Another challenge for companies is finding out who their retail investors are and whether a communication tool of choice, for example, a sponsored post on a retail forum, is having the desired result.
Since individual investors do not have to report their holdings of company stock to the Securities and Exchange Commission, like institutional investors with more than $100 million under management are required to do, some companies are trying to extrapolate shareholder information from so-called NOBO lists. These lists of non-objecting beneficial owners provide the names, addresses and numbers of shares for shareholders who do not object to their information being known. However, NOBO investors’ holdings are often a fraction of the total held by all retail shareholders in a stock.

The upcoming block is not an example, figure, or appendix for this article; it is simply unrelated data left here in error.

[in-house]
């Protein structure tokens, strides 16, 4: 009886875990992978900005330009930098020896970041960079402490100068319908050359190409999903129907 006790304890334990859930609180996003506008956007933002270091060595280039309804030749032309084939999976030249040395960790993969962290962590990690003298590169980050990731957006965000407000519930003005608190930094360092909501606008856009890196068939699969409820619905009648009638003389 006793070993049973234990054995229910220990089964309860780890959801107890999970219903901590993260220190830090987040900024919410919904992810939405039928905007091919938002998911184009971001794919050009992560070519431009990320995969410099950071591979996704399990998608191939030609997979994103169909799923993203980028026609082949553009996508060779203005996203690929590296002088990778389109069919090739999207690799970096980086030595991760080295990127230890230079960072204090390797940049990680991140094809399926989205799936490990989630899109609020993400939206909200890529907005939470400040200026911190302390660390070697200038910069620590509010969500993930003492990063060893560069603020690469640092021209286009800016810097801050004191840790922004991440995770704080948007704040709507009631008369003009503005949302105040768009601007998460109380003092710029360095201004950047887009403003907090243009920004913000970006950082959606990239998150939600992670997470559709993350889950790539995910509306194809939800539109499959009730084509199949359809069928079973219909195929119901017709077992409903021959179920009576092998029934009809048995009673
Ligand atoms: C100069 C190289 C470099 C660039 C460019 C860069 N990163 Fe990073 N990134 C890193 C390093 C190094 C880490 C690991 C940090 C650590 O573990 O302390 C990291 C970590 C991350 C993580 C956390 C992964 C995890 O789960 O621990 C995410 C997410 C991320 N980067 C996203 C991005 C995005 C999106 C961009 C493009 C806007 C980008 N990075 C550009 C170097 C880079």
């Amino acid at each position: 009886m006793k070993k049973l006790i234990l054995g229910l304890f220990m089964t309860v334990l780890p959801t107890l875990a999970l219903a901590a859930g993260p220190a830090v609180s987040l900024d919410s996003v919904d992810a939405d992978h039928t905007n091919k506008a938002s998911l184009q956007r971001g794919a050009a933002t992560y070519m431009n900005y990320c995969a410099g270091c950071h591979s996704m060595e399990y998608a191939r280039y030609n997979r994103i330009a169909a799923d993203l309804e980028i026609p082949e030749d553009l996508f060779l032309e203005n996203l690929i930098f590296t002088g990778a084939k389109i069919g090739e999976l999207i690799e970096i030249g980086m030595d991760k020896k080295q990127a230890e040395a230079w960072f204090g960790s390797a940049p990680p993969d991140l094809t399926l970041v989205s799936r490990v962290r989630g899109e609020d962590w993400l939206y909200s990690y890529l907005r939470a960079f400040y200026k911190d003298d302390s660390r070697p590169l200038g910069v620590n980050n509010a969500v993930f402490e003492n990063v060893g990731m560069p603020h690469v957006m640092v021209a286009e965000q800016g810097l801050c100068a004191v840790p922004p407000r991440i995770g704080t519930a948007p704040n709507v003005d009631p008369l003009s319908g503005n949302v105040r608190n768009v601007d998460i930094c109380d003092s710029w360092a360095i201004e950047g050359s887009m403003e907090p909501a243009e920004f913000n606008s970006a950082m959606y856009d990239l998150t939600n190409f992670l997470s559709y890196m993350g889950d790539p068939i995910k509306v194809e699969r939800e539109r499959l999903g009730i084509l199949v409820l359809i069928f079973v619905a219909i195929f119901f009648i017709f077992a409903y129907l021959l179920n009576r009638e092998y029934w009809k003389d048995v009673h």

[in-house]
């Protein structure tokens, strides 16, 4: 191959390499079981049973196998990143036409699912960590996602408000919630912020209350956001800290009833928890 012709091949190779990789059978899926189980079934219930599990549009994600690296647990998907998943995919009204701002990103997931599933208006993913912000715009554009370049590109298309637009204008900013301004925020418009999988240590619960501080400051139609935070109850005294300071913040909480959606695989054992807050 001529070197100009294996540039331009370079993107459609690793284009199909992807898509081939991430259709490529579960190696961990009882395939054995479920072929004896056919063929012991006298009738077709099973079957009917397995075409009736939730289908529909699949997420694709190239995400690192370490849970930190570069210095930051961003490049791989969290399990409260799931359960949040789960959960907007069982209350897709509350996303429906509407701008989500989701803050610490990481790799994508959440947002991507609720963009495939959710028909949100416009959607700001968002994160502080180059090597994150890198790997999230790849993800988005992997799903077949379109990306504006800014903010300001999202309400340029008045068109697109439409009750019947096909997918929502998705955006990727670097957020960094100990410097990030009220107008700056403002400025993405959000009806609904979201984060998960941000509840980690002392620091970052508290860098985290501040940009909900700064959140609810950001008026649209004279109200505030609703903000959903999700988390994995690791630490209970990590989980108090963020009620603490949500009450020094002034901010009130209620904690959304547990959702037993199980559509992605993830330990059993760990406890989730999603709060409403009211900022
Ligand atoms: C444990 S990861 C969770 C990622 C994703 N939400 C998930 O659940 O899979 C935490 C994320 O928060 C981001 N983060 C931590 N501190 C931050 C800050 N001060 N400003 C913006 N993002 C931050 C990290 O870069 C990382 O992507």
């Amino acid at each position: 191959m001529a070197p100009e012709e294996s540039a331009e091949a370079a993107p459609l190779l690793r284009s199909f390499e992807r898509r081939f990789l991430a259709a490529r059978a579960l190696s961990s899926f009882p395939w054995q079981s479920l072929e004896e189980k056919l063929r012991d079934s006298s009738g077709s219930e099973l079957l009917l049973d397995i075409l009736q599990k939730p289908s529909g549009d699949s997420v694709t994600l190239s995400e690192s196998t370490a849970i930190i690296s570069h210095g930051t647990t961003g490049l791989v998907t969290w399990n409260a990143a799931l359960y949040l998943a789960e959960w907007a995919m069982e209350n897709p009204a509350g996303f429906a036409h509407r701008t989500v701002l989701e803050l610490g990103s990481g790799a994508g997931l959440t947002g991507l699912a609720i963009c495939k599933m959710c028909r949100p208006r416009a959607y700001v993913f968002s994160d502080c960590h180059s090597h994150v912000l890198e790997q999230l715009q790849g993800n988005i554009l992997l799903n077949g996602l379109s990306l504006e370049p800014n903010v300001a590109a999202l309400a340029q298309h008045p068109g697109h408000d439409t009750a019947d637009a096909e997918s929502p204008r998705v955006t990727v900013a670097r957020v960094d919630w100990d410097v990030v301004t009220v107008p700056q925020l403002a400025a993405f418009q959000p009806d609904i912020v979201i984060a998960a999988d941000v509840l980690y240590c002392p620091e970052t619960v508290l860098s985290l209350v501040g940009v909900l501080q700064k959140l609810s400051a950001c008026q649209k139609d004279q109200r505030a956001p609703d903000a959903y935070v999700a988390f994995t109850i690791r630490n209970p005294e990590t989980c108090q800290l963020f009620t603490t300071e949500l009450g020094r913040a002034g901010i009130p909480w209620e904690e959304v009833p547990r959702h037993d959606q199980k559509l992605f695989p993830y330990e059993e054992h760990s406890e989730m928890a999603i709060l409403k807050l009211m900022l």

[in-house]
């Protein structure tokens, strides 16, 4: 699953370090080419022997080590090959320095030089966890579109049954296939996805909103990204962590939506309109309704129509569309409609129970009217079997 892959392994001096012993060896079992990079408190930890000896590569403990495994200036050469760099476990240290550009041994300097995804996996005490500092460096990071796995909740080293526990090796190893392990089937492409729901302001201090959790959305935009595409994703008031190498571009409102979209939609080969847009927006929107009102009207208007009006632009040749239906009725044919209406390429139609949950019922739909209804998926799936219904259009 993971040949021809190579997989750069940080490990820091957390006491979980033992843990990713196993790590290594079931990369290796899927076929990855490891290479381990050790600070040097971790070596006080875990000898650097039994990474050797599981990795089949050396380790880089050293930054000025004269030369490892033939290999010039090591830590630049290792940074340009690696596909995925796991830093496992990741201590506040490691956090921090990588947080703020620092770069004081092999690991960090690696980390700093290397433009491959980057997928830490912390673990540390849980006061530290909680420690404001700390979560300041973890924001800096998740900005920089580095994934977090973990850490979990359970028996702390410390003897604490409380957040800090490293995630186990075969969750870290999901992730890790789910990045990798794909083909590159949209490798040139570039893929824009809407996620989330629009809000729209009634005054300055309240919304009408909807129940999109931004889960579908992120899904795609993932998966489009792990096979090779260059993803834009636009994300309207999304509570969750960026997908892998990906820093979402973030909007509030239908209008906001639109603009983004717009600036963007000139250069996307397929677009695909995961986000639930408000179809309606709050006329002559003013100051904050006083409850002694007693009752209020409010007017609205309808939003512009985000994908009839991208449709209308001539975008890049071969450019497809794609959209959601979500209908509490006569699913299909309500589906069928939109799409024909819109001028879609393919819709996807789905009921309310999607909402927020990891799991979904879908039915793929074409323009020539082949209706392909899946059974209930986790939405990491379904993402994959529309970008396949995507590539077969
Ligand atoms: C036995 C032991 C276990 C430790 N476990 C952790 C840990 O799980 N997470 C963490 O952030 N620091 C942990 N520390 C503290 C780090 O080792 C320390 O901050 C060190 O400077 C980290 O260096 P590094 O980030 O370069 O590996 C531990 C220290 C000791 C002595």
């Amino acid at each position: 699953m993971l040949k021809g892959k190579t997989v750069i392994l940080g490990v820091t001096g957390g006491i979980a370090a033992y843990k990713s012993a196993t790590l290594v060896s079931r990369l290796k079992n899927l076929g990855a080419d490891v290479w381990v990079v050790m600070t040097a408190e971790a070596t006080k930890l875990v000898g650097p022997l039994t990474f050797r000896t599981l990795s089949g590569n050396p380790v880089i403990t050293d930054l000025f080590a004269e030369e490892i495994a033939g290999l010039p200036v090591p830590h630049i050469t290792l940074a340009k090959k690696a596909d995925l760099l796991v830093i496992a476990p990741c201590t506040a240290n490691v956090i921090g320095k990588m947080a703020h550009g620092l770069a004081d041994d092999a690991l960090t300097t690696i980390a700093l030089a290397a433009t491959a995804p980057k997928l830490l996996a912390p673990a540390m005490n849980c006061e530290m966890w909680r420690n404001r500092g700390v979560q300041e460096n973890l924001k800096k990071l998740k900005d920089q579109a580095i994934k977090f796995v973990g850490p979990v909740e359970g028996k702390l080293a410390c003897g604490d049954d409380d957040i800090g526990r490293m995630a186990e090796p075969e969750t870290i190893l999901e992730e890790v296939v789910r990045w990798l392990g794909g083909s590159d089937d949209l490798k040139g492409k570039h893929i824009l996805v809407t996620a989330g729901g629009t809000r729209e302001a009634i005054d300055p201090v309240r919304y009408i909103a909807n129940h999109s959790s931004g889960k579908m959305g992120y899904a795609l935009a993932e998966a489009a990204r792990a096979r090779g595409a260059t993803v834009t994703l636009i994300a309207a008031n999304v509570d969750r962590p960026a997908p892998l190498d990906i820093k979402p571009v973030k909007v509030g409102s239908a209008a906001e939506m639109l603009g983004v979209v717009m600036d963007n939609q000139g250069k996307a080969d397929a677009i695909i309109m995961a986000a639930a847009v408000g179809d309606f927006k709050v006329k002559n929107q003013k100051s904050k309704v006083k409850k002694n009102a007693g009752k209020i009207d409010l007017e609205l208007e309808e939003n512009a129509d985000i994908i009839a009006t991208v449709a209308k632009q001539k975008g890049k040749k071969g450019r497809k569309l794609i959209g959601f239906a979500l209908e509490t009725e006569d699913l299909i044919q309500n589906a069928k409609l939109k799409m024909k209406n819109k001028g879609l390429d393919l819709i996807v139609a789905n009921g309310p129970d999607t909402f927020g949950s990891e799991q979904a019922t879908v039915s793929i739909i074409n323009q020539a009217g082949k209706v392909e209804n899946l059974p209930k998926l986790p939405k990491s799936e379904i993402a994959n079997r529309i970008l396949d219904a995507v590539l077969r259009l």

Companies also track data on custodians, organizations that buy and sell stocks on behalf of their retail clients. Srax Inc., a fintech company based in Westlake Village, Calif., identifies them and makes predictions about stock movements, CEO Chris Miglino said.
The company’s data tools help identify individual shareholders and provide information about them. Srax also allows companies to send mass SMS, emails and surveys to their small shareholders. “What we’re doing here is adding a lot of information that companies don’t have,” Miglino said.
Companies are experimenting with short videos and other communications posted on social media, including Facebook, Twitter and Instagram. But whether these messages drive up or down trading volumes or stock prices often remains a mystery.
“That’s one of the problems with this, that we don’t know what works and what doesn’t,” said Mal Karwowska, vice president of corporate development and investor relations at Newcore. Gold Ltd., a mining exploration company. Newcore also puts shareholder-friendly materials on its website and allows people to book calls with the company’s management team through its website.